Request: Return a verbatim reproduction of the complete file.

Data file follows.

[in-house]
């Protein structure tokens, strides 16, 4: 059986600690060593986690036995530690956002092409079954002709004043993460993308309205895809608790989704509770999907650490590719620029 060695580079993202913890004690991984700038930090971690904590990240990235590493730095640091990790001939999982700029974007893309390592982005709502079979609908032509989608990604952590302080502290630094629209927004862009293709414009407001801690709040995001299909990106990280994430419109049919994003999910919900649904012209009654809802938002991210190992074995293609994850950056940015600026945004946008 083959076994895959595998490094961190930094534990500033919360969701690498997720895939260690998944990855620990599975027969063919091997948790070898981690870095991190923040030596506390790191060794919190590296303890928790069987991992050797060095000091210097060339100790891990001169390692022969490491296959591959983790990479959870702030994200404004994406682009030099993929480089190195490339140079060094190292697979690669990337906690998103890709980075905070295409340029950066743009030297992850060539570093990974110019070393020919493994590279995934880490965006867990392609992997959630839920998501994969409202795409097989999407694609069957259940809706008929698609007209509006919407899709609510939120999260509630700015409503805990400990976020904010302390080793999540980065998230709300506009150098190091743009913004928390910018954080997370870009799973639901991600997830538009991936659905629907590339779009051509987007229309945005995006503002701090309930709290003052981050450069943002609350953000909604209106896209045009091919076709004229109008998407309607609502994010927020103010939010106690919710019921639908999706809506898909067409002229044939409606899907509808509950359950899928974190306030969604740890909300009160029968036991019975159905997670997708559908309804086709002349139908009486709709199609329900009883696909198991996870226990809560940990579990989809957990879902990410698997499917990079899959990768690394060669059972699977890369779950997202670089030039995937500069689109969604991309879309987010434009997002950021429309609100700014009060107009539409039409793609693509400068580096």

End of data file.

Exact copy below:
[in-house]
């Protein structure tokens, strides 16, 4: 059986600690060593986690036995530690956002092409079954002709004043993460993308309205895809608790989704509770999907650490590719620029 060695580079993202913890004690991984700038930090971690904590990240990235590493730095640091990790001939999982700029974007893309390592982005709502079979609908032509989608990604952590302080502290630094629209927004862009293709414009407001801690709040995001299909990106990280994430419109049919994003999910919900649904012209009654809802938002991210190992074995293609994850950056940015600026945004946008 083959076994895959595998490094961190930094534990500033919360969701690498997720895939260690998944990855620990599975027969063919091997948790070898981690870095991190923040030596506390790191060794919190590296303890928790069987991992050797060095000091210097060339100790891990001169390692022969490491296959591959983790990479959870702030994200404004994406682009030099993929480089190195490339140079060094190292697979690669990337906690998103890709980075905070295409340029950066743009030297992850060539570093990974110019070393020919493994590279995934880490965006867990392609992997959630839920998501994969409202795409097989999407694609069957259940809706008929698609007209509006919407899709609510939120999260509630700015409503805990400990976020904010302390080793999540980065998230709300506009150098190091743009913004928390910018954080997370870009799973639901991600997830538009991936659905629907590339779009051509987007229309945005995006503002701090309930709290003052981050450069943002609350953000909604209106896209045009091919076709004229109008998407309607609502994010927020103010939010106690919710019921639908999706809506898909067409002229044939409606899907509808509950359950899928974190306030969604740890909300009160029968036991019975159905997670997708559908309804086709002349139908009486709709199609329900009883696909198991996870226990809560940990579990989809957990879902990410698997499917990079899959990768690394060669059972699977890369779950997202670089030039995937500069689109969604991309879309987010434009997002950021429309609100700014009060107009539409039409793609693509400068580096």